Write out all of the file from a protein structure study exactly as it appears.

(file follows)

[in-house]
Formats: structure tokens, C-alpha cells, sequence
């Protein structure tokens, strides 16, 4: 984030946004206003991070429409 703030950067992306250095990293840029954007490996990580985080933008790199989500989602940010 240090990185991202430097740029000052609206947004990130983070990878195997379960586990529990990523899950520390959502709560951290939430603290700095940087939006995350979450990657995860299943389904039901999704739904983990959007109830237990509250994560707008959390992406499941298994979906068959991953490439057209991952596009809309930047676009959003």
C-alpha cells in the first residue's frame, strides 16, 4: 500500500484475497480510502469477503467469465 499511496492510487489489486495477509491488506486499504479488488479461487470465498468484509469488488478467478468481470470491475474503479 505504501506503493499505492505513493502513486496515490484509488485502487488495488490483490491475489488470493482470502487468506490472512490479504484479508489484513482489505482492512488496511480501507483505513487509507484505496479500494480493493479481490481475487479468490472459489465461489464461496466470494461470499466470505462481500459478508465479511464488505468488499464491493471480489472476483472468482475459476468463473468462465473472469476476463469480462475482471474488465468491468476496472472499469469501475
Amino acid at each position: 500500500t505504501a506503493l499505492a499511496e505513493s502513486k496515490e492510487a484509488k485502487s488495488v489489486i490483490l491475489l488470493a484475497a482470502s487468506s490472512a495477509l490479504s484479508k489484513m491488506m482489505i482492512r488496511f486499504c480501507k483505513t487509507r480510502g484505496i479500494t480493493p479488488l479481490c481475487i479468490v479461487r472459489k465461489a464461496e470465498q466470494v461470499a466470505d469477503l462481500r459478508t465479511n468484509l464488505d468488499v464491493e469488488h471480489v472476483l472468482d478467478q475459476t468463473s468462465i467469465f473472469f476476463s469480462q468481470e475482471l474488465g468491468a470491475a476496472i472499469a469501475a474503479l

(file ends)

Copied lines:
[in-house]
Formats: structure tokens, C-alpha cells, sequence
């Protein structure tokens, strides 16, 4: 984030946004206003991070429409 703030950067992306250095990293840029954007490996990580985080933008790199989500989602940010 240090990185991202430097740029000052609206947004990130983070990878195997379960586990529990990523899950520390959502709560951290939430603290700095940087939006995350979450990657995860299943389904039901999704739904983990959007109830237990509250994560707008959390992406499941298994979906068959991953490439057209991952596009809309930047676009959003």
C-alpha cells in the first residue's frame, strides 16, 4: 500500500484475497480510502469477503467469465 499511496492510487489489486495477509491488506486499504479488488479461487470465498468484509469488488478467478468481470470491475474503479 505504501506503493499505492505513493502513486496515490484509488485502487488495488490483490491475489488470493482470502487468506490472512490479504484479508489484513482489505482492512488496511480501507483505513487509507484505496479500494480493493479481490481475487479468490472459489465461489464461496466470494461470499466470505462481500459478508465479511464488505468488499464491493471480489472476483472468482475459476468463473468462465473472469476476463469480462475482471474488465468491468476496472472499469469501475
Amino acid at each position: 500500500t505504501a506503493l499505492a499511496e505513493s502513486k496515490e492510487a484509488k485502487s488495488v489489486i490483490l491475489l488470493a484475497a482470502s487468506s490472512a495477509l490479504s484479508k489484513m491488506m482489505i482492512r488496511f486499504c480501507k483505513t487509507r480510502g484505496i479500494t480493493p479488488l479481490c481475487i479468490v479461487r472459489k465461489a464461496e470465498q466470494v461470499a466470505d469477503l462481500r459478508t465479511n468484509l464488505d468488499v464491493e469488488h471480489v472476483l472468482d478467478q475459476t468463473s468462465i467469465f473472469f476476463s469480462q468481470e475482471l474488465g468491468a470491475a476496472i472499469a469501475a474503479l